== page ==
I’m almost writing this post as a vent, but it’s not really something I’m upset about — just thinking about. It all sort of stems from when I dropped off our daughter at daycare today and also that, before we left the house my husband, who had gotten her ready realized “oh, shoot, I think they wanted them to wear green today.” Who knew…
“Why?” I asked, as I was gathering up the daughter, the bottles, my work bag, cell phone all while putting my shoes on (#workingmomproblems).
“Oh, it’s Earth Day, I think.”
We simply didn’t have time this morning to change her clothes into something green. She had coughed up phlegm twice already and I’d changed my clothes once, and we were running late. So, the cute little top her dad had put in her was going to have to suffice. After all, she looked more stylish than me at this point — the clothes I quickly changed into barely matched and I left the house feeling very “unpolished”. Such is my life these days, with a 16 month old. (#nomysocksdontmatch). Sigh.
I felt fine about this. Well, I felt frumpy, but I also felt fine with her not being in green.
I noticed on the board at the daycare that this week was Spirit Week (for what end-game, I know not) and I made a mental note that Wednesday was crazy hair day (Charlotte has almost no hair still, but it’s always crazy) and Friday was crazy outfit day. The hair we could do and I could probably pull together a crazy outfit. Not that she, or any of the other toddlers in her room will even notice. Ok, I can do that. I still was feeling fine with the absence of green in my daughter’s outfit for the day. I wasn’t putting too much stock in this whole toddler Spirit Week experience. We got there, didn’t we? That’s a success in my book.
I was feeling fine until I walked back out to my car and noticed another mom getting out of her car. She was looking VERY polished. Her hair was pristine, she had on a cute matching outfit and adorable shoes (I had a pair of shoes break this week…so I’m sensitive to shoes). My frumpy-feeling grew. So, too, did my guilt and angst about the “green” day when I noticed that she had with her two adorable children, both perfectly dressed – in green. Her infant daughter had a green bow in her hair and matching green leggings. Her preppy little son had an adorable and preppy little green polo with a long-sleeve white shirt underneath, the perfect preppy four year old.
I suddenly felt, not-so-fine.
Here’s the thing. I think this is where the guilt/mom-shaming/”I’m not enough” stems from. It’s things like this. Why have a spirit week for toddlers? They ALWAYS have spirit. They are always excited about things. It doesn’t matter to them if everyone wears green. BUT it does matter to me that I am not together enough to put my kid into something green. I’ve spent the morning feeling guilty that my kid isn’t wearing green today. And, that guilt also makes me feel more frumpy and even less together.
Then an interesting thing happened. I had a conversation with two other moms, about their kids and their morning and their questions. For one of the moms, I had no advice. All I could do – and did do – was listen and understand that I too, would be in a space of craziness like hers some morning in the near future. For the other mom, I did have advice based on having gone through some things she was up against in the not-to-distant past. I realized once again, through these two conversations – that we are all in this together. That totally put-together mom was having a great morning. I was not. I should be high-fiving HER instead of feeling badly about myself.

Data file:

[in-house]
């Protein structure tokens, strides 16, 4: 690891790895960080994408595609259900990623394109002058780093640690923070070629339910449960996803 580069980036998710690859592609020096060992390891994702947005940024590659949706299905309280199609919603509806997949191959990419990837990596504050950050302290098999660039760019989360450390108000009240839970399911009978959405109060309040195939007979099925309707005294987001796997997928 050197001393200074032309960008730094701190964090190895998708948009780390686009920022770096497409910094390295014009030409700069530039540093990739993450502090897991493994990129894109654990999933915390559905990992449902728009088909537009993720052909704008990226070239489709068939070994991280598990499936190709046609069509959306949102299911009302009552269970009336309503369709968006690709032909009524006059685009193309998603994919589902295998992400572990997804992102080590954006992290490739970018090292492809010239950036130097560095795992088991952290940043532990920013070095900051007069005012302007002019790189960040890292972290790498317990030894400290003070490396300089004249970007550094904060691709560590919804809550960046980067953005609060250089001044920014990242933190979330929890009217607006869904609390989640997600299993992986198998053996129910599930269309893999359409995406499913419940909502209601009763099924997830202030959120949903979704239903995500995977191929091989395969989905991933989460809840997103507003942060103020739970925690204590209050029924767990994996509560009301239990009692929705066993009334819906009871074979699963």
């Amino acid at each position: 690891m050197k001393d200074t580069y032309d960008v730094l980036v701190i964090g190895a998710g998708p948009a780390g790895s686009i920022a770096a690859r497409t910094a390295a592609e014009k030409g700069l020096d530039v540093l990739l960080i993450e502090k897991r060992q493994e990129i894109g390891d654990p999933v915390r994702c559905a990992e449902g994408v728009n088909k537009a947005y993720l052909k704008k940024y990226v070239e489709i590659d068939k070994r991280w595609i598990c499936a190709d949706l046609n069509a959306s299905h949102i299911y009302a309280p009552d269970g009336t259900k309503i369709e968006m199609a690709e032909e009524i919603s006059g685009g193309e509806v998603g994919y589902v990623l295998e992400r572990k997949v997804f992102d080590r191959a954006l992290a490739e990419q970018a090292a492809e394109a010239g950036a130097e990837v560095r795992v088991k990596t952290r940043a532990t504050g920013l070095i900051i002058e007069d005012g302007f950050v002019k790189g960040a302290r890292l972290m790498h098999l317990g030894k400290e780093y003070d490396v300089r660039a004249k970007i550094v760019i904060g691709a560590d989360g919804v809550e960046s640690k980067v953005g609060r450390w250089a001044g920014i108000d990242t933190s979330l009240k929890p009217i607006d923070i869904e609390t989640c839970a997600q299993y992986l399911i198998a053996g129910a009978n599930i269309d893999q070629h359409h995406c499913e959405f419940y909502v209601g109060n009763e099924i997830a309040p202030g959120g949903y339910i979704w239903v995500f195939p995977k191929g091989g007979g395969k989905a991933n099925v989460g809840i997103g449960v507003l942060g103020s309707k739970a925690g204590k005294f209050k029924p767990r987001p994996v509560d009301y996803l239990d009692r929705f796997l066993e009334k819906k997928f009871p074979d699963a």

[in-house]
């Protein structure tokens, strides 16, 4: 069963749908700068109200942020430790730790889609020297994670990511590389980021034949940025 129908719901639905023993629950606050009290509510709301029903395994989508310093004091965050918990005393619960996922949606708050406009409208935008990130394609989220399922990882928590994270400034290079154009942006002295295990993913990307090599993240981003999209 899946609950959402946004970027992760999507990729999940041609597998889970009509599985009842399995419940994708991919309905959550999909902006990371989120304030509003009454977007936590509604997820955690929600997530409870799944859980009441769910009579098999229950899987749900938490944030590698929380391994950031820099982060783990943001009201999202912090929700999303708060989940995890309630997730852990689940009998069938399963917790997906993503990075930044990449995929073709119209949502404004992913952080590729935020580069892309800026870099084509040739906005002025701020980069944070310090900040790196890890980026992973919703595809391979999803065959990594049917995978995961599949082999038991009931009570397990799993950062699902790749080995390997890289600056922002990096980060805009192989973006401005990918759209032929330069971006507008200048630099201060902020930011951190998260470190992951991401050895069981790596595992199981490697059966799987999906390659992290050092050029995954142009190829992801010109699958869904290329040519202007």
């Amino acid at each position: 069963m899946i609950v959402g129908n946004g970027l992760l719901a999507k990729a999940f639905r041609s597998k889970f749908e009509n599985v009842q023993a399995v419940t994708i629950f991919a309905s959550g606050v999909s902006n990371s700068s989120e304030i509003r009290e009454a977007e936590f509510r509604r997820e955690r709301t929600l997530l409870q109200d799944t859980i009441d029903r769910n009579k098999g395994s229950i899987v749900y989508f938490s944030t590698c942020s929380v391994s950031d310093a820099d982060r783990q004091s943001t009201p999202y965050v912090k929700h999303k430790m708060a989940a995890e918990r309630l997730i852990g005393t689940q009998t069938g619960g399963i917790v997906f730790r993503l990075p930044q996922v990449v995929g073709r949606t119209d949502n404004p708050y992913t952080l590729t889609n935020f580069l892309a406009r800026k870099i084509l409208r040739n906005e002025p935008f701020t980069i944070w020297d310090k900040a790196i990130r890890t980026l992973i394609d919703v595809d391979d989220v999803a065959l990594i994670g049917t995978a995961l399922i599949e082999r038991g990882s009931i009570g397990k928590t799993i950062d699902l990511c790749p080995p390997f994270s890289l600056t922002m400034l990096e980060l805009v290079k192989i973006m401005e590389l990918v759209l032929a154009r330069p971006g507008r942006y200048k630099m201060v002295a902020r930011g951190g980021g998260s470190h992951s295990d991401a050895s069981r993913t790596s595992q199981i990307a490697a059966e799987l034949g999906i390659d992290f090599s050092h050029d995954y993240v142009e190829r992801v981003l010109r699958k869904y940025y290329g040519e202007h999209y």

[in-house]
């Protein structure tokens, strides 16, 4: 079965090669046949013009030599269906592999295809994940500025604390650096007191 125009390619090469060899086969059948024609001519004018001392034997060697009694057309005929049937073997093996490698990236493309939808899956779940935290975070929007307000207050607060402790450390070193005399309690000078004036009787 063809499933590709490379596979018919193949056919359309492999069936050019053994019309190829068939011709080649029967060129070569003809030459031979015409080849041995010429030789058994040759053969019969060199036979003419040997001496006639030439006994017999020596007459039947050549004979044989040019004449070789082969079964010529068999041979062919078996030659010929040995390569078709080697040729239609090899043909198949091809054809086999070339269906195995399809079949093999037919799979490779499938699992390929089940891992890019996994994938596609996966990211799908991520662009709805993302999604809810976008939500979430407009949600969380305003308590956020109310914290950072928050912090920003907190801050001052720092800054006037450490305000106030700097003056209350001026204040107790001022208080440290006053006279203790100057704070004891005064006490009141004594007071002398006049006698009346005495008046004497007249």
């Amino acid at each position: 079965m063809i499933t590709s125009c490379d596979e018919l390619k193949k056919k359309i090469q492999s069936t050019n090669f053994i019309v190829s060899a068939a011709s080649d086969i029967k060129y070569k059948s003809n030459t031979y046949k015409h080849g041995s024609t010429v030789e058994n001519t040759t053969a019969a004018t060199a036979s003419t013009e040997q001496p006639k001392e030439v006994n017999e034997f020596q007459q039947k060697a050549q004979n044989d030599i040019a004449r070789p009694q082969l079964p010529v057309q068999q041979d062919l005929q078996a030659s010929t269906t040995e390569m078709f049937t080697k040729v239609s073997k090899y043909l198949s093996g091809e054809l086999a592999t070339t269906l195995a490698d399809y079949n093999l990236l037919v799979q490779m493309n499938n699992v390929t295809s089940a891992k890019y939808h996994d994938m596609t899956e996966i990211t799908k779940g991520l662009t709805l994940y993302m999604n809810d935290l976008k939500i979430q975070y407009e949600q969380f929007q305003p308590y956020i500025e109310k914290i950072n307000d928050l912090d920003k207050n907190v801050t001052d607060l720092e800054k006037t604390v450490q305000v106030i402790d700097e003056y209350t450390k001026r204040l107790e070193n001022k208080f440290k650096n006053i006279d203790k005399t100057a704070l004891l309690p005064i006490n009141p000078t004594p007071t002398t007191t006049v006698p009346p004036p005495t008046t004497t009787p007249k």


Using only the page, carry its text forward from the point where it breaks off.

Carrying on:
I realized that there will be days for me – and for all moms – where we feel like we’ve got it all together. There will likely be more days where we feel, like I did today, the exact opposite – frumpy, unpolished, not-at-all-put-together. Some of this comes with the territory, for me at least, of working full-time outside of our home. I love that I am able to be a mom and have a career, but I have to cut myself some slack and realize it adds a little more to my plate. According to the U.S. Bureau of Labor and Statistics, 69.9% of mothers, with children under the age of 18, were working outside the home in 2013. I’m one of those and I’m pretty proud that, on most days, I get myself (fully dressed and with matching socks) out of the door, with all the things needed for my day, and get the kiddo off to daycare and myself to work – on time. I can’t imagine that all of these women feel like they have it all together, each and every day. I can’t imagine why: Sleepless nights. Sick children. Laundry. Dishes. AND, all the fun stuff too: Swim lessons, play dates, music class, walks to the park, play time.
We have a lot to do. We can’t be all together all of the time. We can fake it sometimes. I think I have to fake it more often — it’s also easy to throw my hands up in despair and say “I have a toddler” as if that declaration makes it OK to stay in my pajama pants all weekend, not brush my hair and eat pizza for three meals a day. It doesn’t. But it also doesn’t mean that I have to take on some weird shame (#downwithmomshaming) for the days, hours, weeks and minutes when I do not have it all together.
For now I will relish the days I don’t feel frumpy and have it all together and I will silently celebrate the moms around me I see on their own victorious days.
And, tomorrow? Tomorrow, my kid will have crazy hair. Lucky for me, that’s a daily occurrence.